Thursday, February 7, 2013

Slaying the Politics Dragon

Guest post from Robert Murray (and great advice):

I have been getting an unusually high number of inquiries this week from young leaders asking about office or corporate politics.  One person asked me if I thought they should take a course in it.  Another asked if I thought they should keep their mouth shut when their boss tells them one thing and then abruptly changes their position in a meeting.

Corporate politics, unfortunately, are everywhere.  I have even seen them appear in the most amazing cultures and at fantastically successful businesses.  It amazes me the lengths people will go to “one-upping” a colleague in the workplace.

As a senior leader and former C-Suite executive in a Fortune 100 organization, I have seen some politicking that would make you want to turn out the lights and curl up in the fetal position with a blanket.  Talented, highly educated, supposedly mature adults doing their most evil best to further themselves at someone else’s expense. 

First, let’s talk about why it happens…

Corporate politics happens for a number of reasons.  Operationally, they include leaders competing for limited resources or the culture being one of a highly competitive work environment.  On an individual basis (which is usually the cruelest and one that is a derivative of an individual suffering from an inferiority complex or lack of confidence) politics are played out when there is a burning desire to advance, they want to gain popularity or attention or they want to mitigate threats to their perceived power.  It plays out in a number of ways however the results are always the same.

Thriving in the environment or with the nemesis that is making your life miserable…

First, decide if what you are experiencing is a direct conflict with your personal values.  If it is, you need to decide if this is a place you want to work at.  If leaving is not an option, read on…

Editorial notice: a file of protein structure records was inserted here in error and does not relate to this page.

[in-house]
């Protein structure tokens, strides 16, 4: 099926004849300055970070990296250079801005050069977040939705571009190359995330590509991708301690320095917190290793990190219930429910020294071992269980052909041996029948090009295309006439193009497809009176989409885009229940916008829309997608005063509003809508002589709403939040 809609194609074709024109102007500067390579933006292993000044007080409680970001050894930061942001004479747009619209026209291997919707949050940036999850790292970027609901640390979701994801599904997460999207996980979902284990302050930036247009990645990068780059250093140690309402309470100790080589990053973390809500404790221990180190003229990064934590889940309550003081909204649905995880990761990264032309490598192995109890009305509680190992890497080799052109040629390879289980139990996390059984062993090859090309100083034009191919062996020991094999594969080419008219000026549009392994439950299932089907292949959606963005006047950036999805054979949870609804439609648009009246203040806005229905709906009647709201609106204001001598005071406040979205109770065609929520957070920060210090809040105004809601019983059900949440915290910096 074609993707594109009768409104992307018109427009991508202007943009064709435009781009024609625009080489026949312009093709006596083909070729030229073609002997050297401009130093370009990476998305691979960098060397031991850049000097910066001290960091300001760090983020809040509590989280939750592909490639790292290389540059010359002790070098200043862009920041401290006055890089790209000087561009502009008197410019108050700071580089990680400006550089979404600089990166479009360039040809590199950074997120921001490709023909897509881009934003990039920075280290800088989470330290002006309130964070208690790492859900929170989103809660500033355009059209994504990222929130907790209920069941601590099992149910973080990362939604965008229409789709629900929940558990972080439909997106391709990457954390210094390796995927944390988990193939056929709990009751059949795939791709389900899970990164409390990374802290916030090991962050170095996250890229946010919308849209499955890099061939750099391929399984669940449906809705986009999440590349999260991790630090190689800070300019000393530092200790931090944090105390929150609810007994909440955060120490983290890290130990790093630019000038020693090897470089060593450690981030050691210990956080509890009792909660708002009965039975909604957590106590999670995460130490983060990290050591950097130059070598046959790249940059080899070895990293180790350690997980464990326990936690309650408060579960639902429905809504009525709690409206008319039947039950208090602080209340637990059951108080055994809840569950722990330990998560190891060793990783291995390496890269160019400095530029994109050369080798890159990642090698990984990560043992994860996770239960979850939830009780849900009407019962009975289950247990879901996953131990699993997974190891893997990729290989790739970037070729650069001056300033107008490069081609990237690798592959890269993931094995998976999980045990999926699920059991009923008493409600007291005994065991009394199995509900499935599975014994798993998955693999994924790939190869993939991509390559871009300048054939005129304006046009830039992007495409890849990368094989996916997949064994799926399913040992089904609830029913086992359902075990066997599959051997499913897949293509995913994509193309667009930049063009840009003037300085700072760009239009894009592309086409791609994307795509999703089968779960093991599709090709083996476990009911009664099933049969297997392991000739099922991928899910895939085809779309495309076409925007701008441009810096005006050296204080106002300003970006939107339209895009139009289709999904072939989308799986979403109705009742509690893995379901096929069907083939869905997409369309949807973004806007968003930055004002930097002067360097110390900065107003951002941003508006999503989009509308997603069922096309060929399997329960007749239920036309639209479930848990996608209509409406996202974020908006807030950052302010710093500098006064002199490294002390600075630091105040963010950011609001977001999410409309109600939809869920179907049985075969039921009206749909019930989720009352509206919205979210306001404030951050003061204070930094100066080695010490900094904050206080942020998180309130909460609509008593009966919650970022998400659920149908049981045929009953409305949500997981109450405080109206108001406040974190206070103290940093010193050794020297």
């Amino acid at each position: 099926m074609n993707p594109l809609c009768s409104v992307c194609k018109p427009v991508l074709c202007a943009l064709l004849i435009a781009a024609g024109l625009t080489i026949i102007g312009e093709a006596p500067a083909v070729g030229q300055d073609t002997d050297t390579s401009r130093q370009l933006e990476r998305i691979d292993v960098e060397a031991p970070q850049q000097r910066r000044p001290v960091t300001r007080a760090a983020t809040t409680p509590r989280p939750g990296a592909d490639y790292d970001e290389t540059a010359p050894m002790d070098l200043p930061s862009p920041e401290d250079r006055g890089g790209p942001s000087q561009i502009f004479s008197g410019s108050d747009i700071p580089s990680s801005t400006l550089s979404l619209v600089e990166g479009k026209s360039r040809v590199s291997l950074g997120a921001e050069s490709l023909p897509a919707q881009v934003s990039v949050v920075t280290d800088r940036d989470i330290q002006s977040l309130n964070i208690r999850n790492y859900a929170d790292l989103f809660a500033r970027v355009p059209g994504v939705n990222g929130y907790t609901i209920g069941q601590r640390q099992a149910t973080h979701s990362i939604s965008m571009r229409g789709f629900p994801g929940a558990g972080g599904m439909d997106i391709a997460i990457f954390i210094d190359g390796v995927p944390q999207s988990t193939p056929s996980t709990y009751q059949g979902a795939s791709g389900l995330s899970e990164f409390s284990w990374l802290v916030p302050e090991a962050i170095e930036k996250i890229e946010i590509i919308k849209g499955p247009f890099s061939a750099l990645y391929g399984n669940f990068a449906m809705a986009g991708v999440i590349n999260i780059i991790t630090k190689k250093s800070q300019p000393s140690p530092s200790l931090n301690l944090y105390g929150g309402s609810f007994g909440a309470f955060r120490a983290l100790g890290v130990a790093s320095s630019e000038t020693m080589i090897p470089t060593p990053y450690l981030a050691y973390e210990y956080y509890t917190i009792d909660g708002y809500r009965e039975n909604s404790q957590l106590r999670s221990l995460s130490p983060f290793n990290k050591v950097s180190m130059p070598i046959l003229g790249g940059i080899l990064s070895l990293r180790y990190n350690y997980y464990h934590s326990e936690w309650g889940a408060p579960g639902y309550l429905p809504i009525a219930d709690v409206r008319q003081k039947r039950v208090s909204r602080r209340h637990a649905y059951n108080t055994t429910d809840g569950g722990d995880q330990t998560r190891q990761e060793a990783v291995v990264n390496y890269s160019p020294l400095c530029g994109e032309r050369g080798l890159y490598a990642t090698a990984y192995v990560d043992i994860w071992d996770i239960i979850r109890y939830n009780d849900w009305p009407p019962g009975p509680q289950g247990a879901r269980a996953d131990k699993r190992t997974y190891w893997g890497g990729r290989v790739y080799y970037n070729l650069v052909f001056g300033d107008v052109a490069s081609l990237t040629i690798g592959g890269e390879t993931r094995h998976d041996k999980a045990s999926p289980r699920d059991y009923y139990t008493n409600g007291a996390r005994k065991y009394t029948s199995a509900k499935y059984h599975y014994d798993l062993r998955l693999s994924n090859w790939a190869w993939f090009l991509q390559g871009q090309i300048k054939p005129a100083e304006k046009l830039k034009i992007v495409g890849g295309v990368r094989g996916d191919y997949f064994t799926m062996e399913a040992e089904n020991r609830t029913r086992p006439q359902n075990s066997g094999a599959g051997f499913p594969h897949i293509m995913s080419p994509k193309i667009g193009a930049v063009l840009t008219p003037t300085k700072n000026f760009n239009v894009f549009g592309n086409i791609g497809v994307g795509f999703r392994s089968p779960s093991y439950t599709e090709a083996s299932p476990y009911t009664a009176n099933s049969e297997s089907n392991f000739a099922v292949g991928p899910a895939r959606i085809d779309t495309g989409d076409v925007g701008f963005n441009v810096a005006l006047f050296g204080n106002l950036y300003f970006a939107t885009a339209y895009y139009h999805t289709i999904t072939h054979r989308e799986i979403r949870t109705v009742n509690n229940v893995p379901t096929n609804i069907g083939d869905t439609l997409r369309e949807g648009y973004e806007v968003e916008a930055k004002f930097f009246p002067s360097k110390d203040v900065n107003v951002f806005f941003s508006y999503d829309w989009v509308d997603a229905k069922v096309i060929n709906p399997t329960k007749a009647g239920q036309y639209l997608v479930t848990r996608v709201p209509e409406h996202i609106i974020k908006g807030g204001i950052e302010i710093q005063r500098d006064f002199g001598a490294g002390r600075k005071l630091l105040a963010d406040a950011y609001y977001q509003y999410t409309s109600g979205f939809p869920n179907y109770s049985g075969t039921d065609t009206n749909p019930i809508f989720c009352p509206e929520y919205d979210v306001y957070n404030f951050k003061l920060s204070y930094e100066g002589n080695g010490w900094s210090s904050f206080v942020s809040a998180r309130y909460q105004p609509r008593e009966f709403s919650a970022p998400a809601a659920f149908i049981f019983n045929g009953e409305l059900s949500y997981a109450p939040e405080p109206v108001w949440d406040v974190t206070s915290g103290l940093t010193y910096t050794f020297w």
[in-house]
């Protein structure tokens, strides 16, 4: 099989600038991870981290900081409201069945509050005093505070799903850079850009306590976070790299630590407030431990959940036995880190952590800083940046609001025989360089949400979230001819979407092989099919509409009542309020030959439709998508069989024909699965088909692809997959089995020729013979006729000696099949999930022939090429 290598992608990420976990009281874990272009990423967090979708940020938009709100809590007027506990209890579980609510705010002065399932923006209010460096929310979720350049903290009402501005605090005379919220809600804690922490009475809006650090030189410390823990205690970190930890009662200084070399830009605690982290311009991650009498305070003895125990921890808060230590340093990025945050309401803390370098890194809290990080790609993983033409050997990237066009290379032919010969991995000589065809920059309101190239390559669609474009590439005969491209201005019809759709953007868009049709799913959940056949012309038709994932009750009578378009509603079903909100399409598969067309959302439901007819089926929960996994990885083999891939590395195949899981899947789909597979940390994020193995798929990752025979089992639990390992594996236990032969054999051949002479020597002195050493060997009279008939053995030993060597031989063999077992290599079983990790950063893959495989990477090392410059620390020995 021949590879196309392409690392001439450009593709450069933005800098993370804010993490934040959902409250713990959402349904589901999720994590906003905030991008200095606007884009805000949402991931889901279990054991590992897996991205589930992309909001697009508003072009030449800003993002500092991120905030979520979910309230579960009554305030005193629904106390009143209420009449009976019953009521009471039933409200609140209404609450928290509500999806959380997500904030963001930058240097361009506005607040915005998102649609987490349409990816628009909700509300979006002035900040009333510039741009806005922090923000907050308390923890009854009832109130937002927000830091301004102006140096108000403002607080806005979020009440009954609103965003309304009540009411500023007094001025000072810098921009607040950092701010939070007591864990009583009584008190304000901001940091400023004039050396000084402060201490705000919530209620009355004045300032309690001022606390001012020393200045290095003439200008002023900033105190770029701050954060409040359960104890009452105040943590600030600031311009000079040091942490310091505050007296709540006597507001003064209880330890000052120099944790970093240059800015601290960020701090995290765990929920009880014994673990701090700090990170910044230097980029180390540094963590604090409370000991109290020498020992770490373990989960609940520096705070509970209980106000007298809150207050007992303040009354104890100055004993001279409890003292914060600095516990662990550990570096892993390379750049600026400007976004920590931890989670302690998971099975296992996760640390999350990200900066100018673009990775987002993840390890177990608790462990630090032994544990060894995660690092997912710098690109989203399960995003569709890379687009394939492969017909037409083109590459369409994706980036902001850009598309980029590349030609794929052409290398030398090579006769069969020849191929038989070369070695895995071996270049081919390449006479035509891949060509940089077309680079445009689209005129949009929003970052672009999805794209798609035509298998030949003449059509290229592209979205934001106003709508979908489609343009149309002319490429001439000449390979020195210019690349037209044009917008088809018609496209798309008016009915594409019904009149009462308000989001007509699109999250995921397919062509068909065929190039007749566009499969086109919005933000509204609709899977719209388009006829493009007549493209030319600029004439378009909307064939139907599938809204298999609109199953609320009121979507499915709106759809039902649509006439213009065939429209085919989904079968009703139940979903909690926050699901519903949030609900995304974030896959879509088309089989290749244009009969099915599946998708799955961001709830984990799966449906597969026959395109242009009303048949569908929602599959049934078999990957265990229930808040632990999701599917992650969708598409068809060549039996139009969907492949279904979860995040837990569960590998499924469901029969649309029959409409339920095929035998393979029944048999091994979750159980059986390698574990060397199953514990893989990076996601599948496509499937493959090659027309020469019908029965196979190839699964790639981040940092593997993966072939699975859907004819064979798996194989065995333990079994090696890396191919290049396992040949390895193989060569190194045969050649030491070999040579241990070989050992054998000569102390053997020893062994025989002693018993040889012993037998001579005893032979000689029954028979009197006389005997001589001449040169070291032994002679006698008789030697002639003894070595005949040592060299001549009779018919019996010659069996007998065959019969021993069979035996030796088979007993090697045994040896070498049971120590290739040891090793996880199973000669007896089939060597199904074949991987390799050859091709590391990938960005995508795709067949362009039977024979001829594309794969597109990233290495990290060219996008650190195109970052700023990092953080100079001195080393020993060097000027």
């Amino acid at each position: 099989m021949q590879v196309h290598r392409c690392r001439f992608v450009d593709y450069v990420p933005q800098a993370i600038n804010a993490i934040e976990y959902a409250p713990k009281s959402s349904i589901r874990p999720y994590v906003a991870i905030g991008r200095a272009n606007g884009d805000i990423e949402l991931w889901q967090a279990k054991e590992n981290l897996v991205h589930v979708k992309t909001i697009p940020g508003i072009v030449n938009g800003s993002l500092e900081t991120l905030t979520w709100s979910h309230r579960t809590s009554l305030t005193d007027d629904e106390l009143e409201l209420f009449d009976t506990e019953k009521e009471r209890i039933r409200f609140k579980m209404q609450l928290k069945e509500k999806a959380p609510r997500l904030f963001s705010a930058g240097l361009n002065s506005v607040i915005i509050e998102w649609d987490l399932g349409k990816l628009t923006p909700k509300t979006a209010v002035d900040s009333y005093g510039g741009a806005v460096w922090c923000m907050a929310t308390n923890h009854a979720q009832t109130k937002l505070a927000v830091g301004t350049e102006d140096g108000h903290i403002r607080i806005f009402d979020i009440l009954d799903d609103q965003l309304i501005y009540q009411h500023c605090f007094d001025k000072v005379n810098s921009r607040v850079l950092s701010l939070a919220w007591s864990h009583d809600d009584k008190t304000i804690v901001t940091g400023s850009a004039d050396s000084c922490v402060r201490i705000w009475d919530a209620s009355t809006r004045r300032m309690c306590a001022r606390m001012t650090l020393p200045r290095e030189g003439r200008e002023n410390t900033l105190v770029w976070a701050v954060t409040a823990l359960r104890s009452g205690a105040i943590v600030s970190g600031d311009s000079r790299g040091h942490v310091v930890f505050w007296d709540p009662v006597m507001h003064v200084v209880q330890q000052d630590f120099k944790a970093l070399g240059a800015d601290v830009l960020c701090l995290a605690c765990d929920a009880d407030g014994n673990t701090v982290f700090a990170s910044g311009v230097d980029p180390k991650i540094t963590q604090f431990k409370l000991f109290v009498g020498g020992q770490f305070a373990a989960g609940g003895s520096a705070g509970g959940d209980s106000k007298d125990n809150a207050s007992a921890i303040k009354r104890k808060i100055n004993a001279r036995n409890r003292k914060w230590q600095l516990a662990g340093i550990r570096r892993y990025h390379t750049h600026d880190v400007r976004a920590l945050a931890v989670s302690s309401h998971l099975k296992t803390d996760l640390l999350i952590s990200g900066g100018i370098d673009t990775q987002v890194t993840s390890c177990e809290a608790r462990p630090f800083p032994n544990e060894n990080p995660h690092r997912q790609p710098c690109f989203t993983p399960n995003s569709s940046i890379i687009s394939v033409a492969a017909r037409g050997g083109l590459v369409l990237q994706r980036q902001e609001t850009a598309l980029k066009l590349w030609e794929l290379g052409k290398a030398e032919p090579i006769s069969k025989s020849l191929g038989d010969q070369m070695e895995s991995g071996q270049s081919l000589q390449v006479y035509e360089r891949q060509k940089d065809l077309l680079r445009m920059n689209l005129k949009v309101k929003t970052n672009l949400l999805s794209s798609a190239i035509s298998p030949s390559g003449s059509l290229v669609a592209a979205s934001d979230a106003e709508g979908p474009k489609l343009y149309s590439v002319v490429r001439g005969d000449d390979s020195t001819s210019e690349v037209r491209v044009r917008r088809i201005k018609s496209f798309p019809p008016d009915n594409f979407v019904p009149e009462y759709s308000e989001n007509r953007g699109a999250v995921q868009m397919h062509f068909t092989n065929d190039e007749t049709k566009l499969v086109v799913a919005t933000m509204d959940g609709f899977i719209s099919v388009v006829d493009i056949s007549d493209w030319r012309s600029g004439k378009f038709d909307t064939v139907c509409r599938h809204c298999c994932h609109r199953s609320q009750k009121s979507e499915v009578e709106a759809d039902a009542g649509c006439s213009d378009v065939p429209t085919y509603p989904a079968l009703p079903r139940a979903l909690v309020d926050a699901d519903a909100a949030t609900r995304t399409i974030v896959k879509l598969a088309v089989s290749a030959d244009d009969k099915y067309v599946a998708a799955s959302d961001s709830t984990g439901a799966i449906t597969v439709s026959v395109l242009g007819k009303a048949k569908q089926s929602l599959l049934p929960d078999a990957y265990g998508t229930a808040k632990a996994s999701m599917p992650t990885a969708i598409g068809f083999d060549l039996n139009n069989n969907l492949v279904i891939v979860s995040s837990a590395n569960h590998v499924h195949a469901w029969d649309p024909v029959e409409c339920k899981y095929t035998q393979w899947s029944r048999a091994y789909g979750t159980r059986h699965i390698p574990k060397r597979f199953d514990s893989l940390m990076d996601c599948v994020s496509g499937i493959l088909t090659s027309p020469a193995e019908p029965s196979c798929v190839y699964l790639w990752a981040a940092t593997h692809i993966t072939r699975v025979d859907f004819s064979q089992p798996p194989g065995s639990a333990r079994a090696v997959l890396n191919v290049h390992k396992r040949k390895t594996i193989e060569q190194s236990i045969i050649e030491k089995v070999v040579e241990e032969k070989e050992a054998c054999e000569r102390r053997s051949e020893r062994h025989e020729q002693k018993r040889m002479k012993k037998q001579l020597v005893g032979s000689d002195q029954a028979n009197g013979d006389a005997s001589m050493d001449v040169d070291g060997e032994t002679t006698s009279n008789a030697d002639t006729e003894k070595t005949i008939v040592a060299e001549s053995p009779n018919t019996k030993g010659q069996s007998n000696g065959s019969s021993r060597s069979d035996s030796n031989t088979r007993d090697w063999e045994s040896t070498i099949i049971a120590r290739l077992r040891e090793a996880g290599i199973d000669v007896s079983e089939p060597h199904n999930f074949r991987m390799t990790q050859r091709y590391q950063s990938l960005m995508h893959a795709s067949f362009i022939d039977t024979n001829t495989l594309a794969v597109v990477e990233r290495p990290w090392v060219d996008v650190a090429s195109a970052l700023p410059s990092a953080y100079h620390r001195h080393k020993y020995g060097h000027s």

1.    Learn the value of “Timing.”  If your boss is dealing with pressure (stress) from another place, you asking for something completely unrelated may cause an adverse reaction.  Always be aware of your timing.

2.    Learn the value of “Optics.”  If there is a budget crunch going on and you propose a new, huge training program that is going to significantly improve revenue, you may be hit with surprise resistance from people that are getting their programs cancelled.

3. Learn to observe, listen and get the “whole picture” before you take a position.  In the world of politics, it comes at you from all places.  When you seek first to understand everything, you can see through the games that may be going on.

4. Respect others and their turf.  Never stick your nose into a team member’s work area if they do not report to you.  Bad form and a recipe for a dust up.

5.  Never, ever gossip or be involved in gossip.  This is the root of nasty, drama filled politics.

6. This is the “Killer App” for mitigating politics…  Be forever positive.  Always talking about other people, departments and ideas in a positive light will ensure that you will be viewed as a team player and a trusted resource.  Your stress level will go WAY down and you will be able to deal with more because you are not suffering from the effects of all the negative energy.

Remember, unless you when the Power Ball Lottery (And that comes with a whole new set of problems), you will have to work for some 40 years.  You need to learn how to deal with politics or work in any organization will not be much fun.

Robert Murray is a Key Note Speaker, International CXO, Executive Turn Around Mercenary and the author of the critically acclaimed book; “It’s Already Inside: Nurturing your innate leadership for business and life success.” You can find Robert at:


leadership training said...

Thanks Dan for posting this article by Robert! I especially loved point 5 and 6. Though I always make it a point to keep out of gossips, it somehow gets me deeper into it!

I can personally vouch Point 6 Being forever positive though hard to achieve works wonders!

Rick said...

I've always dealt with office politics by just being positive and focusing on doing the work I was hired to do. I have noticed that the higher the position at a company, the more politics come into play.